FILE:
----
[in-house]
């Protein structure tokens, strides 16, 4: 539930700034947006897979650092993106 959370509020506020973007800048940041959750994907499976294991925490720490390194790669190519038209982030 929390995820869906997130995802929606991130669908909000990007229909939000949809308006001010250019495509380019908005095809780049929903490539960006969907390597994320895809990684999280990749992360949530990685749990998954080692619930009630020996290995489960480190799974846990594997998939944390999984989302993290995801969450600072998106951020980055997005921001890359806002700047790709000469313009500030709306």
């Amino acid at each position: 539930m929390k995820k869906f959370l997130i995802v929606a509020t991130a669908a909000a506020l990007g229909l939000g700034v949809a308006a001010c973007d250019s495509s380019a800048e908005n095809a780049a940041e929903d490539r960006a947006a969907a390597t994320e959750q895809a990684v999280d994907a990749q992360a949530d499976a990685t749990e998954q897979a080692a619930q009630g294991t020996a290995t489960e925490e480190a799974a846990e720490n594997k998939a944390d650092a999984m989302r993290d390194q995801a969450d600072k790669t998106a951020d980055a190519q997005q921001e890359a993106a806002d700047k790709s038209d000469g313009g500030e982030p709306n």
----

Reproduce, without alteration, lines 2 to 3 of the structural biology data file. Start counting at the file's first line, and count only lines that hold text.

């Protein structure tokens, strides 16, 4: 539930700034947006897979650092993106 959370509020506020973007800048940041959750994907499976294991925490720490390194790669190519038209982030 929390995820869906997130995802929606991130669908909000990007229909939000949809308006001010250019495509380019908005095809780049929903490539960006969907390597994320895809990684999280990749992360949530990685749990998954080692619930009630020996290995489960480190799974846990594997998939944390999984989302993290995801969450600072998106951020980055997005921001890359806002700047790709000469313009500030709306």
């Amino acid at each position: 539930m929390k995820k869906f959370l997130i995802v929606a509020t991130a669908a909000a506020l990007g229909l939000g700034v949809a308006a001010c973007d250019s495509s380019a800048e908005n095809a780049a940041e929903d490539r960006a947006a969907a390597t994320e959750q895809a990684v999280d994907a990749q992360a949530d499976a990685t749990e998954q897979a080692a619930q009630g294991t020996a290995t489960e925490e480190a799974a846990e720490n594997k998939a944390d650092a999984m989302r993290d390194q995801a969450d600072k790669t998106a951020d980055a190519q997005q921001e890359a993106a806002d700047k790709s038209d000469g313009g500030e982030p709306n």